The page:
HIGH POINT — Aspiring engineer Mrwan Othman nearly gave up on the Andrews Aviation Academy.
“I was going to drop off,” said Othman, a junior from Jamestown. “I was going to go back to Ragsdale (High) because the program was so focused on pilots. It didn’t have what I was looking for.”
He and other dissatisfied students met with new academy director Cynthia Waters and convinced her to add courses for those who want to design, outfit and repair airplanes. Waters realized the program could not meet the growing regional demand for those workers unless it shifted its emphasis from preparing students to fly them.
“I don’t take their concerns lightly and I try to meet their needs,” said Waters, who was hired a year ago “This is their life we are talking about.”
The academy, which will graduate its first students this spring, has come a long way since opening four years ago. Its first apprenticeship program could begin this fall. Waters hopes to triple the number of students taking college courses at GTCC next year.
But the academy has fewer students than projected and a bare-bones budget. Waters said she will need more money next year to keep the program on track.
“The kids are so interested in this aviation program that to let it die would dash the hopes and dreams of so many students,” she said.
Guilford County Schools Superintendent Maurice “Mo” Green said his staff will work to find more money for the academy.
“Our intention is to continue the program at Andrews High School,” he said. “We’ve just got to figure out how to make that happen.”
The aviation academy, like many of the district’s magnet schools, was former Superintendent Terry Grier’s idea. He envisioned a program that would give high school students a jump start on a well-paying career at TIMCO Aviation Services, Honda Aircraft, and other companies, and an opportunity to earn college credit.
The district funded the academy with a three-year federal grant and planned for an enrollment of 400 students. But only 130 students attend and the federal money has run out. The budget shrank from $373,000 in federal money in 2009-10 to $87,000 — with $1,900 in local money — this year.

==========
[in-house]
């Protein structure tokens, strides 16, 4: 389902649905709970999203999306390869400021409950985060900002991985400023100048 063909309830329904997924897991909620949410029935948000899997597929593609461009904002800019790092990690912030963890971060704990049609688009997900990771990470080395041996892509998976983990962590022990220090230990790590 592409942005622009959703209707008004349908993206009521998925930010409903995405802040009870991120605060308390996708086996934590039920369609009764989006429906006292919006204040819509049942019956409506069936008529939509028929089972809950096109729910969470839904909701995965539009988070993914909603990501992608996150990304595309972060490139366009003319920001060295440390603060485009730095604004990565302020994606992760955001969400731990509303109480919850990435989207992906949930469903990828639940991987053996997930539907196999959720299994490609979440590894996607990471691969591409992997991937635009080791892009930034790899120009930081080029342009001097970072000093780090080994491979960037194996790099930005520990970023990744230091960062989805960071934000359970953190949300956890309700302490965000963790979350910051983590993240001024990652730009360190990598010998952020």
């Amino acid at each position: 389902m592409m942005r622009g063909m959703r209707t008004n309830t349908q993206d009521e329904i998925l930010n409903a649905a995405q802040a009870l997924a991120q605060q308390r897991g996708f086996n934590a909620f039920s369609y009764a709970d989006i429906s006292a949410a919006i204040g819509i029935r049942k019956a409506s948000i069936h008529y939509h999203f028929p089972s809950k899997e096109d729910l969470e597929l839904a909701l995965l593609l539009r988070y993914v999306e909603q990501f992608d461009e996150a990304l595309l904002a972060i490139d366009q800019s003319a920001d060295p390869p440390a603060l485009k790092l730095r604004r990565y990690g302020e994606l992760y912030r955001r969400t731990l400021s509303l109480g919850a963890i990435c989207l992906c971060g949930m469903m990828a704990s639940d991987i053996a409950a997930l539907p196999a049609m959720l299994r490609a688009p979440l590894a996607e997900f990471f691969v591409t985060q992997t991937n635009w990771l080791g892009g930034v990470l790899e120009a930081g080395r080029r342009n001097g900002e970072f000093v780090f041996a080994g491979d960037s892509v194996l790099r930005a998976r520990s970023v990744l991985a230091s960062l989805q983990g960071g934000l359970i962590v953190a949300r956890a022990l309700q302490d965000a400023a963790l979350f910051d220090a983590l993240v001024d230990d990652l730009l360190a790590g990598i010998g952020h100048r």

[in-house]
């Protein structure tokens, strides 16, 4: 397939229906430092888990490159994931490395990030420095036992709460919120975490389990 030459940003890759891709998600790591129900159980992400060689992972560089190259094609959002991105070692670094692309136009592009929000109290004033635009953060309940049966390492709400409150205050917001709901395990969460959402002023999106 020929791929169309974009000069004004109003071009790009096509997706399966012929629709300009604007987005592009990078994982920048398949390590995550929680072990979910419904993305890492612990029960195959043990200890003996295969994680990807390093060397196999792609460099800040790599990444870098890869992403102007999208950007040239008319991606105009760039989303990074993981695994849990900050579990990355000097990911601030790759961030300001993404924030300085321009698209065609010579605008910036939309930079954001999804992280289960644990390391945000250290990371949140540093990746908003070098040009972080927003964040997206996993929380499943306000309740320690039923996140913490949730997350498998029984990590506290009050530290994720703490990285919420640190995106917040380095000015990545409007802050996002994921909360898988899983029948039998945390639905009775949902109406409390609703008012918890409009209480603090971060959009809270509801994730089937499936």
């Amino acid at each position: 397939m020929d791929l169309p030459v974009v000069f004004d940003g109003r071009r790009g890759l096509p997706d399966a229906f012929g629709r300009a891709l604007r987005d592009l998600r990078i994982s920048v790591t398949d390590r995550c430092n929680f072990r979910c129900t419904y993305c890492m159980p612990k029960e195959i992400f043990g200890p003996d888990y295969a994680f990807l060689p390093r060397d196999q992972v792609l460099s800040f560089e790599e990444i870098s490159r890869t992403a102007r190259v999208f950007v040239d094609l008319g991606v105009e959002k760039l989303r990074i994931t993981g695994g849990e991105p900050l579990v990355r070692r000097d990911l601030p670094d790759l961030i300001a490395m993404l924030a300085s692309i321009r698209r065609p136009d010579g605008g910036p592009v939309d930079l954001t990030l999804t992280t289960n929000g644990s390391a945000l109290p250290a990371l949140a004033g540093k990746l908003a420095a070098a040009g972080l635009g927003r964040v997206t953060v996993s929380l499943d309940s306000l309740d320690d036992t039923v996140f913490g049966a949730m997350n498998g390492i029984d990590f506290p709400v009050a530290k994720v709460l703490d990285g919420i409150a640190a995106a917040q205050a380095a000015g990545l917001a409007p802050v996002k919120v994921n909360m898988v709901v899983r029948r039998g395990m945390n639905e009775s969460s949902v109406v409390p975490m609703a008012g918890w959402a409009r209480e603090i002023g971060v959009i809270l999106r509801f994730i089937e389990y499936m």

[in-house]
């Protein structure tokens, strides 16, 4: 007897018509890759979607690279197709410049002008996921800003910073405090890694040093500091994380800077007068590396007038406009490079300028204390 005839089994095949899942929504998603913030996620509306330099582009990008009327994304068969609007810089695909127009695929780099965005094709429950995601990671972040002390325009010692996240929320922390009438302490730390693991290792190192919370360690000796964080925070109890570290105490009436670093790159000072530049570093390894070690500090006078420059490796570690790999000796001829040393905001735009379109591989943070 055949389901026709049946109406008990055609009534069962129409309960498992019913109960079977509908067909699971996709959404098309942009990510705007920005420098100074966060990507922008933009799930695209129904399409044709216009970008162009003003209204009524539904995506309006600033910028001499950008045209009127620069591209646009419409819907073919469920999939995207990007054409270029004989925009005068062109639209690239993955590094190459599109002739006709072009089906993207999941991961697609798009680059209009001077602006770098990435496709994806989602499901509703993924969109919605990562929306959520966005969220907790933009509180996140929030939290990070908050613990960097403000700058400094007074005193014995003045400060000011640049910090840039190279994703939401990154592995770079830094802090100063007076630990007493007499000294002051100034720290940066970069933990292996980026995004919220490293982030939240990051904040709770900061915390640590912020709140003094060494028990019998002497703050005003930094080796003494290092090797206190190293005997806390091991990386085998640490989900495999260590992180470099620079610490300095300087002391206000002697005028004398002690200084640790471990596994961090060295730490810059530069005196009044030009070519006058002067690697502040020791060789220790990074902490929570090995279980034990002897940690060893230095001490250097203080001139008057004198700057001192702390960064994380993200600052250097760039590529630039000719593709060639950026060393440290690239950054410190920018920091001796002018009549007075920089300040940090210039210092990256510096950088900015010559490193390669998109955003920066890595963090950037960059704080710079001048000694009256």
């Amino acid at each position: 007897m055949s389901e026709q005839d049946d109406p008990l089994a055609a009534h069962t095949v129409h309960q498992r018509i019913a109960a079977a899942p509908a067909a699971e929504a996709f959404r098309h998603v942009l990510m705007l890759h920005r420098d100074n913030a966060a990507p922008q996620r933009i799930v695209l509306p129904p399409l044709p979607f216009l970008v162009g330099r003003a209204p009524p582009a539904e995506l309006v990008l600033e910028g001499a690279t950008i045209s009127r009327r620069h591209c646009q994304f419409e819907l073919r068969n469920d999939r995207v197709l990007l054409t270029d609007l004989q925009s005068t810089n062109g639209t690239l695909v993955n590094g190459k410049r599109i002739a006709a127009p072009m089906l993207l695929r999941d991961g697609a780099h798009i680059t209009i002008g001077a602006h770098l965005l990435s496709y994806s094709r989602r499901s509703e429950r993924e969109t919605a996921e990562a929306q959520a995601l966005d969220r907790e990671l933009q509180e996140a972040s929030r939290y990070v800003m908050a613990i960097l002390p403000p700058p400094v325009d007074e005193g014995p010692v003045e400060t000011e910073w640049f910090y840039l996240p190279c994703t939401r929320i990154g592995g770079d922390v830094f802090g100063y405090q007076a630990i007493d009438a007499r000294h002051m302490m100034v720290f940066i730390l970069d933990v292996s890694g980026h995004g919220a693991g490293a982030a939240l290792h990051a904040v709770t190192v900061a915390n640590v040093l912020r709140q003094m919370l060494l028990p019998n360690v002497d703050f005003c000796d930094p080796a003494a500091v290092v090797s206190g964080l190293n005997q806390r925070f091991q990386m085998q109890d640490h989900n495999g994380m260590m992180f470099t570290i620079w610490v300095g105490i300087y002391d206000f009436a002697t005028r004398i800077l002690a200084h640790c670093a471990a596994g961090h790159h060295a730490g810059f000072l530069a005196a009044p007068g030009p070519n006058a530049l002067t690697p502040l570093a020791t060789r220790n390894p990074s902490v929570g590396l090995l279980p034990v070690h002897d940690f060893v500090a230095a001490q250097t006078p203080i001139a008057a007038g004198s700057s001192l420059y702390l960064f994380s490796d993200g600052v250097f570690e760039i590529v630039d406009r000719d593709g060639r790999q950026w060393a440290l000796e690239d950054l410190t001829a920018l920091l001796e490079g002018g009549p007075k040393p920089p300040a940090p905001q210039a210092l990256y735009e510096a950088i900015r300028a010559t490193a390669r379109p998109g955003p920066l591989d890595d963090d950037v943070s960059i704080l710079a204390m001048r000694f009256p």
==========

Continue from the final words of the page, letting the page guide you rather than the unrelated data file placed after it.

“When the money was there they didn’t have the organization in place,” said Audrey Floyd, chairwoman of GTCC’s aviation department. “Now that the organization is in place, the money is not. (Waters) has a tough job for sure.”
Waters said she is optimistic that the Board of Education will increase the academy’s funding by about $50,000 next year to pay for trips, college courses, equipment and supplies.
Fifteen students might enroll in college courses next year compared to five this year, she said.
“They are going to have to step it up,” Waters said of school leaders. “I have way too many irons in the fire for them not to fund them.”
Waters, a licensed pilot who formerly taught math and science in Virginia, said the academy once lacked high academic standards and variety of classes. She rewrote the curriculum, taught classes, bought new equipment, and removed students with poor grades and behavior.
“What I’m trying to do is build a school within a school so we have an entire wing of aviation students,” she said. “But I want focused aviation students. I don’t want students who are just here to get a laptop or other perks. And I want to provide a pipeline to the community of workers who are willing, knowledgeable and have good character.”
Waters wants to add 400 students and a fourth career track for those interested in customer service and other nontechnical fields. TIMCO recently offered to train a handful of students in aircraft maintenance next year.
“As a company, we probably haven’t focused on it enough but we hope to do more so going forward,” said Kip Blakely, TIMCO’s vice president of industry and government relations.
“We’re willing to make the investment and plant the seeds so that there is a job opportunity for these students in aviation.”
Othman and Charlie Davis, both juniors, said they look forward to working at TIMCO and taking college courses in their last year in the academy.
“You can’t ask for more than that — going to school and working at the same time,” Othman said. “That’s a bonus.”
Other students said they appreciated the program changes. Freshman Hannah Wade committed to attending the academy after Waters added a pre-engineering track.
“There’s not much I don’t like so far,” Wade said. “I’m looking forward to taking other classes.”
Junior Kevin Beugger and senior Carson Wofford were the academy’s first students to earn their private pilot’s license last year. The district doesn’t pay for that perk because of liability concerns, so the two students’ families each spent more than $10,000 on the flight lessons.
“I still would have gone either way because it’s a good program,” Beugger said. “You can still take those classes and you can still earn the college credit if you’re going to GTCC.”
Still, some people worry the district will neglect the academy and other magnet programs in the rush to open new schools. Ed Price, a school board member from High Point, wondered why the aviation academy lacked a job-training component for so long when TIMCO committed to spending $100,000 on such a program for a new early college scheduled to open this fall.
“I don’t want (district leaders) to forget what we’ve got and put Andrews on the back burner,” Price said. “I just don’t want it to get lost in the shuffle.”
Contact Morgan Josey Glover at 373-7078, or firstname.lastname@example.org